Kate Bolick, Lounging, from an Observer photographer.
This pair of interviews with Kate Bolick was published last fall, after her Atlantic cover story. I could relate to some of the things she mentioned in the email exchanges and wanted to post some of the interesting highlights here:
Should I talk way up at the start about how mine is NOT a story saying there are no good men left? I’m terrified of people reading it that way — when in fact the reality, as I see it, is much more subtle and complex. Statistics are indeed showing that more men are struggling now than in the past, which is a result of vast economic forces, as well as social ones (Christina Hoff Sommers wrote very presciently about “The War Against Boys” in 2000). And this is serious, and needs to be paid attention to.
I worry about this all the time, but I work hard to get that voice out of my head. It’s the voice of a very irritated man saying, “All you single women are the same. Just mad you’re single.” But I am fully aware that there are many good men in the world, they are just having a harder time than men used to have in social, economic and religious spheres. Here’s more:
…the argument that there are fewer “marriageable” men than in the past relies on an archaic definition of “marriageable”: husbands who are higher-earning, better-educated, have more status, and are taller than their wives. (The “taller” thing keeps cropping up — just because it’s a very concrete and measurable thing.) The very good news for everyone is that women tend to be much more flexible in what they find attractive, so they’ll love and marry men in spite of any new so-called “failings.” And who knows — perhaps even prefer them? I for one have never been drawn to the “traditional” catch — the captain of the lacrosse team, etc. — but I know I’m weird like that.
Me, too, Kate! Me too. I am almost 6 feet tall myself, so statistically, that significantly cuts into the marriageable pool when height is involved. I have no problem dating shorties, but…depending on the man, this is an issue. (I don’t actually ever call them shorties aloud, by the way. I realize how demeaning and self-sabotaging that would be in the dating arena.)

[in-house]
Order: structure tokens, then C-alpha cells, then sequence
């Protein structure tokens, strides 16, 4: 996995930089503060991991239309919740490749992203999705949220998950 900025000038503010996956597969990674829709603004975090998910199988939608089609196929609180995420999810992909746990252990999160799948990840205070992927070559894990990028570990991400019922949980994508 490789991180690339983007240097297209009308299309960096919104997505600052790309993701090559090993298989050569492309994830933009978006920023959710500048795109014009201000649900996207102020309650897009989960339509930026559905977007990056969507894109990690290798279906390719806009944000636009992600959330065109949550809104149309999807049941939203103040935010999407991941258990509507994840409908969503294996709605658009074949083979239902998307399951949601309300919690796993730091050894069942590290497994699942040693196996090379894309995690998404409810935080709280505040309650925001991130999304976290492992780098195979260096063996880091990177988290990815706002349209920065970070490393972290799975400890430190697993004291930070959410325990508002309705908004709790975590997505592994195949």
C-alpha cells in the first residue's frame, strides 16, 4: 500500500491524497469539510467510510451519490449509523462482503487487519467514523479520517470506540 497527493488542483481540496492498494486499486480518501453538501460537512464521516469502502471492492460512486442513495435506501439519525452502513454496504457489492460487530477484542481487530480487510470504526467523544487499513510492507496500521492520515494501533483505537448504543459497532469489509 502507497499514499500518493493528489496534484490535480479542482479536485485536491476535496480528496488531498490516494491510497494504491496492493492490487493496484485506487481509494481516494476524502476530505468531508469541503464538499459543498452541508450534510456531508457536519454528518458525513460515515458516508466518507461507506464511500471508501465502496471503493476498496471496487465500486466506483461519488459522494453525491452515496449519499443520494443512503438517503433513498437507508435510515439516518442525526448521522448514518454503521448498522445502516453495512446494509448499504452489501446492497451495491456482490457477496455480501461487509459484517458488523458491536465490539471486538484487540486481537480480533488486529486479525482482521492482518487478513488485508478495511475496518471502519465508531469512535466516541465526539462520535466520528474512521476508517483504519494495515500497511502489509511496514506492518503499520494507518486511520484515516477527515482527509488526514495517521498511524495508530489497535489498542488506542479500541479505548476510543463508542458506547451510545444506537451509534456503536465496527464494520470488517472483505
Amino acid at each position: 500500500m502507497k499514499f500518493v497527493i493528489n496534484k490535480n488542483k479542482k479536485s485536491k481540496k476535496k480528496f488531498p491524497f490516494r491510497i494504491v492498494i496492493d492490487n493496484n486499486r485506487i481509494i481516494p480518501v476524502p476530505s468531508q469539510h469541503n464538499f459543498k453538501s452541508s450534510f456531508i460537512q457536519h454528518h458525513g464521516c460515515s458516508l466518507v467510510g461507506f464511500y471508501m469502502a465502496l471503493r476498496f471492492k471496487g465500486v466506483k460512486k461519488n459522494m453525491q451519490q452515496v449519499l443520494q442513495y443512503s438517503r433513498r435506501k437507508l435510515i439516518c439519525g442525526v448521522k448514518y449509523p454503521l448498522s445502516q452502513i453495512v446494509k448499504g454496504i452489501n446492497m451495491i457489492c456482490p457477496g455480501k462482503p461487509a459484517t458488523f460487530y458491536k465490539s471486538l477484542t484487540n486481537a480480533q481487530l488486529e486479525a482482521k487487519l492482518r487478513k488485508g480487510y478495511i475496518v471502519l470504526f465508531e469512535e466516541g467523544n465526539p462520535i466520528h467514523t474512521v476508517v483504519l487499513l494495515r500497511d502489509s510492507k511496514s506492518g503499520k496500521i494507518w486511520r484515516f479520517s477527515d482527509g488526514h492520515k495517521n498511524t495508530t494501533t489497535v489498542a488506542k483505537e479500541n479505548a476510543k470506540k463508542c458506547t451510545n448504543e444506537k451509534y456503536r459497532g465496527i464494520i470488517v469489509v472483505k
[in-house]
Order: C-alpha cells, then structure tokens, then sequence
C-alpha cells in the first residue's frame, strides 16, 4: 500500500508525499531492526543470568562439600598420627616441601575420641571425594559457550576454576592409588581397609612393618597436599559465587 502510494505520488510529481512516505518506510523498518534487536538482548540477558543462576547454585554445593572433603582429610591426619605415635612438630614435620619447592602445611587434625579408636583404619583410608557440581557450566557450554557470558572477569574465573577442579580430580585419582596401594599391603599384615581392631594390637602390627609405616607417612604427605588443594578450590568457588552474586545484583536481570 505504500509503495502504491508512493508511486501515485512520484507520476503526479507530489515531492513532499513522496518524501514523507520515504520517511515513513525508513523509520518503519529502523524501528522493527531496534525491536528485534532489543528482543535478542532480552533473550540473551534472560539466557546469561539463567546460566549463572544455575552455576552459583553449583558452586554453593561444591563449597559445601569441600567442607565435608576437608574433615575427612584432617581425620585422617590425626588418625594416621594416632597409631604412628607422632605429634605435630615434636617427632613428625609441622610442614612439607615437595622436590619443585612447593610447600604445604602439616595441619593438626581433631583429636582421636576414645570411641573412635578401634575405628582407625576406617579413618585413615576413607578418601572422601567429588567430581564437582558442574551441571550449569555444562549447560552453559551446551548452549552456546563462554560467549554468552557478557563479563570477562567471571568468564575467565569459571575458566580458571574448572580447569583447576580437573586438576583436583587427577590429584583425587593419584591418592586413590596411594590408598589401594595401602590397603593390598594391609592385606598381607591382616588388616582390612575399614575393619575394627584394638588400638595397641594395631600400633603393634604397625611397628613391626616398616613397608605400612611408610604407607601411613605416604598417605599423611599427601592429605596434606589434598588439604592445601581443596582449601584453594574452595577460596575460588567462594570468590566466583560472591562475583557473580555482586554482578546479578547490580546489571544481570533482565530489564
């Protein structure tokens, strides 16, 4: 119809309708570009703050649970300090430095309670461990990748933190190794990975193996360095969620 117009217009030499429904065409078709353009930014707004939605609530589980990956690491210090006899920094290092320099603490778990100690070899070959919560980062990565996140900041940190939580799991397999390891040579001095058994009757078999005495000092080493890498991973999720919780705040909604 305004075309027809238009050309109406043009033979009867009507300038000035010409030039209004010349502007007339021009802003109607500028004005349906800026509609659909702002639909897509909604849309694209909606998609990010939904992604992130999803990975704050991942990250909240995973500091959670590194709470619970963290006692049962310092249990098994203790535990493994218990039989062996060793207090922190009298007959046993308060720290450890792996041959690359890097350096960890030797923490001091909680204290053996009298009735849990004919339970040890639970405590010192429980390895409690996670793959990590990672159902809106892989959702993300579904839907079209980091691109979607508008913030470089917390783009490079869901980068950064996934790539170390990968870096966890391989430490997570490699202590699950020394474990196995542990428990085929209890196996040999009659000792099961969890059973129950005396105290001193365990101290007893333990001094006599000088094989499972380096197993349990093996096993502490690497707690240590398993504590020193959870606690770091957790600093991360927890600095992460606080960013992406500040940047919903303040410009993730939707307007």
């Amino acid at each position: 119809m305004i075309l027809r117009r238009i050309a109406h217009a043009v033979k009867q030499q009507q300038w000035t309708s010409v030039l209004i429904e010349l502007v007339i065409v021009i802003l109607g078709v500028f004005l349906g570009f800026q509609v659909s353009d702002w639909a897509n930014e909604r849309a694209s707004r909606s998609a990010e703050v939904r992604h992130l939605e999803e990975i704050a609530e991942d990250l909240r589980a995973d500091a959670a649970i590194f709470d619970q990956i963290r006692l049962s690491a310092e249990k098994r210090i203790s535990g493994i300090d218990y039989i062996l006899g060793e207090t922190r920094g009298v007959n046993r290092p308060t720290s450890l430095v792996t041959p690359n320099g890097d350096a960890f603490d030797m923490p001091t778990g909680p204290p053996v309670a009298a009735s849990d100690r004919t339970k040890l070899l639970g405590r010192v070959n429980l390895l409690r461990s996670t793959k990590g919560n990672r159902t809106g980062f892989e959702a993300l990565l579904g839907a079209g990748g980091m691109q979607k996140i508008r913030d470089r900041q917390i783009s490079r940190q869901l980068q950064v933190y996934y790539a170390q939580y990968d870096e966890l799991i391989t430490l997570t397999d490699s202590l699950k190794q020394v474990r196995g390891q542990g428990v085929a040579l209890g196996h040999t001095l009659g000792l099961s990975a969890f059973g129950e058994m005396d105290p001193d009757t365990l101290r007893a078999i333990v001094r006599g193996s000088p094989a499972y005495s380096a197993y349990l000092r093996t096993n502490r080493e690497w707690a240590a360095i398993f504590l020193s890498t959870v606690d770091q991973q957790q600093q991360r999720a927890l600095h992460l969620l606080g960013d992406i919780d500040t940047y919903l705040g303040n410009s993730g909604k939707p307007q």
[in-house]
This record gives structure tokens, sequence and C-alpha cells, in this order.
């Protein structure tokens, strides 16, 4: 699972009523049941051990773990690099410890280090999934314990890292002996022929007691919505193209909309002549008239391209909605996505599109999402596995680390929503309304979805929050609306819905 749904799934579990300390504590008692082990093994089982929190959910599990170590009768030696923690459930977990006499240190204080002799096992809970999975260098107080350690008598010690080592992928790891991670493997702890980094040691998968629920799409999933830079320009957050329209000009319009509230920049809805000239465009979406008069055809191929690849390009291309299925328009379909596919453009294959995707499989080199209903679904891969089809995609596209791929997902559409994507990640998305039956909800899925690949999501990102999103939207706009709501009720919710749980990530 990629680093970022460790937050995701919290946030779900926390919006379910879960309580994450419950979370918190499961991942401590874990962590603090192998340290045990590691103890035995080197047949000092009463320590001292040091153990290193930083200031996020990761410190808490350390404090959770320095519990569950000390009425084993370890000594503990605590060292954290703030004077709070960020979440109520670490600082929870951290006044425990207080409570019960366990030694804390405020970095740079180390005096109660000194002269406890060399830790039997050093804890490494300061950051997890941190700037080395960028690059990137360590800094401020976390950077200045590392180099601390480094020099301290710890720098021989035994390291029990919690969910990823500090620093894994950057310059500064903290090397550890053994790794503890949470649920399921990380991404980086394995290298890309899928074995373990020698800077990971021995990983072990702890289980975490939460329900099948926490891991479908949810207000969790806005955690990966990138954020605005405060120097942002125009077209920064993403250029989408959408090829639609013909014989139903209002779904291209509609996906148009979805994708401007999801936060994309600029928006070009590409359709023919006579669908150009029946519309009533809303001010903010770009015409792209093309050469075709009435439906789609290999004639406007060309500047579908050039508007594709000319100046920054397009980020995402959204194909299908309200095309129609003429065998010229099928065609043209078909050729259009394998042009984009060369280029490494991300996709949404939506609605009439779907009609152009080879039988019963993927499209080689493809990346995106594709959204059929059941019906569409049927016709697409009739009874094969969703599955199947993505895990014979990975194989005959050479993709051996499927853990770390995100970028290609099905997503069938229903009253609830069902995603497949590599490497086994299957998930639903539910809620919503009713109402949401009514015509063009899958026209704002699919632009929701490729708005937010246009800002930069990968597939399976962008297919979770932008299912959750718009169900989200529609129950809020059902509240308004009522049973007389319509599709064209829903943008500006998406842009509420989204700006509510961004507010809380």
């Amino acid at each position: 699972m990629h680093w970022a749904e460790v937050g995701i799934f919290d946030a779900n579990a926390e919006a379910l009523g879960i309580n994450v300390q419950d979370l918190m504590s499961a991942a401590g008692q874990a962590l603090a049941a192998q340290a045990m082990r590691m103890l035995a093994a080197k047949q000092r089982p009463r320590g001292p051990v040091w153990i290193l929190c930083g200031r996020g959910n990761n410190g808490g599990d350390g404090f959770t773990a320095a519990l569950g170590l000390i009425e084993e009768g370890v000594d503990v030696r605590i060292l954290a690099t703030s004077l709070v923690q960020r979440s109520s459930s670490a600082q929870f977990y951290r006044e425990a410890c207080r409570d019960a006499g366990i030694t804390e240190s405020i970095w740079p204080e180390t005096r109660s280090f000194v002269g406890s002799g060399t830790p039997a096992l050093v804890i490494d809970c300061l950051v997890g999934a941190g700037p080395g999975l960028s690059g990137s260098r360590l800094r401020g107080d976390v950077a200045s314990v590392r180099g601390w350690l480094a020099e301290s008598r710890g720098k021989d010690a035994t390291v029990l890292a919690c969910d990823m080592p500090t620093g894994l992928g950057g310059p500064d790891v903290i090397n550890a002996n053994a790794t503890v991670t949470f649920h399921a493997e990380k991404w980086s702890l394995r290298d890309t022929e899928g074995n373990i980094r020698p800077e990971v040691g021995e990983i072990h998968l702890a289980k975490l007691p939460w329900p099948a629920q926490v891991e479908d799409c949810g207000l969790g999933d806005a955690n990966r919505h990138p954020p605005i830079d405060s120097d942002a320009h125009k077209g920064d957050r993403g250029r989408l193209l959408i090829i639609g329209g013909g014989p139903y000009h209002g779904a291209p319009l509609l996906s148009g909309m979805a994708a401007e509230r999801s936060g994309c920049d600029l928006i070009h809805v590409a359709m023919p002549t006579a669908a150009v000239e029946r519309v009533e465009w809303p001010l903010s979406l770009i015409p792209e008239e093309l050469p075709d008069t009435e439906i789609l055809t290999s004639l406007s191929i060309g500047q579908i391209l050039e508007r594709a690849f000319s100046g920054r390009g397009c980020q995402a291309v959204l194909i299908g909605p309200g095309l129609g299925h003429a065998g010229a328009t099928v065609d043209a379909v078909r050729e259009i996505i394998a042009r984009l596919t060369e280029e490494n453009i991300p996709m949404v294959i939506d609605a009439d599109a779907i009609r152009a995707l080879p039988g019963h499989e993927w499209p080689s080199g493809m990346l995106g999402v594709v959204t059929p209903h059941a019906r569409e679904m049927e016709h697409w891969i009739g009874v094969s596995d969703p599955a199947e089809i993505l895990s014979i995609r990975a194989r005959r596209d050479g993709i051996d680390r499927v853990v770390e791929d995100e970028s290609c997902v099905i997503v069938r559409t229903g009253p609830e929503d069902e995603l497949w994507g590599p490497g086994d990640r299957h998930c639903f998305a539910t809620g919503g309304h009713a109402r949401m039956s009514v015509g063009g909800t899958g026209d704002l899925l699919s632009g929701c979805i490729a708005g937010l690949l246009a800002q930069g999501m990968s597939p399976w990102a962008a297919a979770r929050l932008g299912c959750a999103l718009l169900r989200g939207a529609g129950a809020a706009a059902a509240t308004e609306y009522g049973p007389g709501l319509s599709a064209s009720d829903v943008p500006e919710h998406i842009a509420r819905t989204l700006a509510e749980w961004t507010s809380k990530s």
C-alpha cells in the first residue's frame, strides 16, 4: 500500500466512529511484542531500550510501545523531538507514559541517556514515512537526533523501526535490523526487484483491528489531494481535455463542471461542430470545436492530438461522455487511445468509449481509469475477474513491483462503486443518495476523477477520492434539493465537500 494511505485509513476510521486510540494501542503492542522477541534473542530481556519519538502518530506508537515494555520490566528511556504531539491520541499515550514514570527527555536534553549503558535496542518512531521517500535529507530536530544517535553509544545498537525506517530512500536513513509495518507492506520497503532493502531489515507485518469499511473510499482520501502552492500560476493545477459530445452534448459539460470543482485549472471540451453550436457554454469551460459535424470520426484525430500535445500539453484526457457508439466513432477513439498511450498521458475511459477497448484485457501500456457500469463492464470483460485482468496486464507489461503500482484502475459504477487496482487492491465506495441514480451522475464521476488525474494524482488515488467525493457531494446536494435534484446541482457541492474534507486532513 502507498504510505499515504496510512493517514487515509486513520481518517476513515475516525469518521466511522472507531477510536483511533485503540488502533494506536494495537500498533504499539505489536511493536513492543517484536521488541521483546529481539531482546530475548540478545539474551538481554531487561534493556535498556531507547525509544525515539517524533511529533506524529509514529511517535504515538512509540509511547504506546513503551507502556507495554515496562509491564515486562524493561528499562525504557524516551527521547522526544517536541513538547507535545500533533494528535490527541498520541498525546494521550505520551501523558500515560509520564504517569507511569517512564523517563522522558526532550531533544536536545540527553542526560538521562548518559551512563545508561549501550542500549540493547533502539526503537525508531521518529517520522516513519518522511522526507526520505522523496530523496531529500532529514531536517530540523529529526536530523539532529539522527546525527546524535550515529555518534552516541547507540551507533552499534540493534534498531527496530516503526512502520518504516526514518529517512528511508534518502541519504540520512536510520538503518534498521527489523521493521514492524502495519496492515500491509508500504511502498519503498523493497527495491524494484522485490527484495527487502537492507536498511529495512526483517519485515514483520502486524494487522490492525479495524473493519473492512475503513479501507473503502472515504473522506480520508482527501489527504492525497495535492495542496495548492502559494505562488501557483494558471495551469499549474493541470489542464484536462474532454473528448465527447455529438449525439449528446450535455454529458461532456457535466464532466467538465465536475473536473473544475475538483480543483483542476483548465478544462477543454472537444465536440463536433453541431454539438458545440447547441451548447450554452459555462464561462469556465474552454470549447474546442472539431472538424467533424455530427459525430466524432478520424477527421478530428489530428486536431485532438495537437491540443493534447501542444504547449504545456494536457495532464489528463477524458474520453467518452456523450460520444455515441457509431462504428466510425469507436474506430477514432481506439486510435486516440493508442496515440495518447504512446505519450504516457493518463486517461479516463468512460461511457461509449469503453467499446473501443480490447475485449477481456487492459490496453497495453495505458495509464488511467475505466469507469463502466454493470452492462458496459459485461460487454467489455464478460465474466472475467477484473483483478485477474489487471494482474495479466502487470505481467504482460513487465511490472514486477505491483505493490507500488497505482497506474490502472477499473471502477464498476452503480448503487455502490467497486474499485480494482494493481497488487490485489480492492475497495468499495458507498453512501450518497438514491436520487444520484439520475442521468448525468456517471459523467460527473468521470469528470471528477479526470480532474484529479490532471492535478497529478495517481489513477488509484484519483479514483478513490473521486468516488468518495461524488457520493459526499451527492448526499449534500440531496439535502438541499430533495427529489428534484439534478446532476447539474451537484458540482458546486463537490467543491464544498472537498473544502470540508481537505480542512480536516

Seriously, I thought that what Bolick wrote here about the inferiority complexes of men is pretty central to part of the shift we’re seeing:
A darker aspect is that this new power balance/imbalance means men are having to grapple with feelings of inferiority that they’re not quite accustomed to, and this can be hard on couples, particularly in a world that almost presumes women will have inferiority complexes.
If women believe and think they’re powerful, basically, and men think that they’re useless, our world starts to look a whole lot more matriarchal than ever before. It would be hasty to say that we’re on a fast train headed in that direction, considering the male-female wage gap and the lopsided gender make-up of politics, corporations and decision-makers in pretty much every significant sphere in American life. But we are in the midst of dealing with some significant changes that have deep emotional ramifications.This is true even if we don’t think we’ll be married — the inferiority thing shifts even how we relate as men and women to each other in workplaces, in sacred spaces and as friends.
I love that in the second part of the interview, Bolick talks a little bit more about what she would have added to the piece, which she wrote in a little over a week after six weeks of research. She also goes on to say that one of the critiques of her work was that she didn’t say anything new, but the truth is that she elevated a conversation that needed to be addressed in a different way. She talks about the need for “relationship ed” or ways to educate our ourselves about how to navigate these new social changes that are underway, which sounds like a fabulous idea. And then she says something that I could completely relate to, when she talked about wanting to marry someone who shares her values:
“Values” is a loaded word, isn’t it? I just meant a guy who sees the world similarly to how I do, who prizes things like honesty and communication and absurdity and new experiences.
But here’s the thing: I never once say in the piece that I never want to get married! I’m not against marriage. I’m just against its being our only and highest ideal. Our public rhetoric and internal monologues need to catch up to the on-the-ground fact that more and more of us are getting married later, or are creating “alternative” lifestyles, or are getting married and then getting divorced, and therefore spending a much longer period of time single than ever before. So how do we create a conversation that reflects and speaks to this new world we’re already living in?